The conjunction was brightest Friday morning, but will remain visible through Monday from most parts of the world, IANS reported.
New York: Five major planets, Mercury, Venus, Mars, Jupiter, and Saturn, in our solar system are lined up in a row for rare planetary conjunction visible to the naked eye. In a clear sky, the planets can be seen shining brightly before dawn. It’s a special opportunity to see Mercury, which is usually hidden from view by the bright light of the Sun, the BBC reported Friday.
The conjunction was brightest Friday morning but will remain visible until Monday from most parts of the world.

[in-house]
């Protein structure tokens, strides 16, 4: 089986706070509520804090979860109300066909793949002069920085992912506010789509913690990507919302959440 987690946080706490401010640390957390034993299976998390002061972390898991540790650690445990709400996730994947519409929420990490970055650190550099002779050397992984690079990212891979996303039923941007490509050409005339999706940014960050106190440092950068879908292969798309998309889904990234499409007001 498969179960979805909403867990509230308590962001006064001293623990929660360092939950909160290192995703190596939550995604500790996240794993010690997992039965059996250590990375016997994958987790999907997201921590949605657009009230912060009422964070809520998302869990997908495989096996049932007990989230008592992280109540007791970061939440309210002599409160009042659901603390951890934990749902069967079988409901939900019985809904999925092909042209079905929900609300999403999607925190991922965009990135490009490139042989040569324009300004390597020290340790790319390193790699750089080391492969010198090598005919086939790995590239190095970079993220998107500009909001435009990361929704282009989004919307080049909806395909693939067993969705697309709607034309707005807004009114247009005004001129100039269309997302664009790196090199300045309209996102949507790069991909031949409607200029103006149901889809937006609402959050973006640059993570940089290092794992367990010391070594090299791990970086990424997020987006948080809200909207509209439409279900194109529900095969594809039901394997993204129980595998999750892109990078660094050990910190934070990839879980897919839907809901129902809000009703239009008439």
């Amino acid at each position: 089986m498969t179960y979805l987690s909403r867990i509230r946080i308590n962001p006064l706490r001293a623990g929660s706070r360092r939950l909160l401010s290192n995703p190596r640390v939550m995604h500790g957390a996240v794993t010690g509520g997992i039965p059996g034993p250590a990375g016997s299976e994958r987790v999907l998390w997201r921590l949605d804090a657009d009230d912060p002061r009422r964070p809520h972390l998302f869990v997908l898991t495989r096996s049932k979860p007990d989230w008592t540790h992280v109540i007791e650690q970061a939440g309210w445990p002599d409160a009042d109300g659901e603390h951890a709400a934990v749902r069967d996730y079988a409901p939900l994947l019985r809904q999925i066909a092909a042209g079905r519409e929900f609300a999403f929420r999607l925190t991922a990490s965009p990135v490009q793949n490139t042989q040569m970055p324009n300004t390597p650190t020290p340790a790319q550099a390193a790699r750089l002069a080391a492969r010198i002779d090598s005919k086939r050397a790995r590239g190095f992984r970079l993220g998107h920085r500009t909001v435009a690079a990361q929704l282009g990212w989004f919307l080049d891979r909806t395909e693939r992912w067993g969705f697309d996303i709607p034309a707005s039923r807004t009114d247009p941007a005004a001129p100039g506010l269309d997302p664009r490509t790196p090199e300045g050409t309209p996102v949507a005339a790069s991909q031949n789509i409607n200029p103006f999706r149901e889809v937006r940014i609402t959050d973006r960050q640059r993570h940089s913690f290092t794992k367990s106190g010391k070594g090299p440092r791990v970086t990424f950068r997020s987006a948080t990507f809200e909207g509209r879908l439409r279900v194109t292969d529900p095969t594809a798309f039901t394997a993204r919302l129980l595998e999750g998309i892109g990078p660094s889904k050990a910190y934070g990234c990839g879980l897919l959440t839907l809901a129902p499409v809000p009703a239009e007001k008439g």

The last time this conjunction occurred was in 2004 and will not be seen again until 2040, according to the report.
The planets appear “like a string of pearls stretching out from near the horizon,” explains space scientist and chief stargazer for the Society for Popular Astronomy, Professor Lucie Green.
It’s also a special event because the planets appear in the order in which they are positioned from the sun.
🪐 Planets align. It’s fine. What is time? Does that even rhyme?
Look up starting tonight to see Venus, Mars, Jupiter, and Saturn spread out and appear to line up in the sky. The crescent moon joins them on June 23: https://t.co/36QwkIxfaw pic.twitter.com/uh5V9W2q45
— NASA (@NASA) June 19, 2022
That’s not always the case with planetary conjunctions because of our perspective from Earth looking out into the solar system, says Professor Green.
On Friday, a crescent Moon also joined the alignment, appearing between Venus and Mars.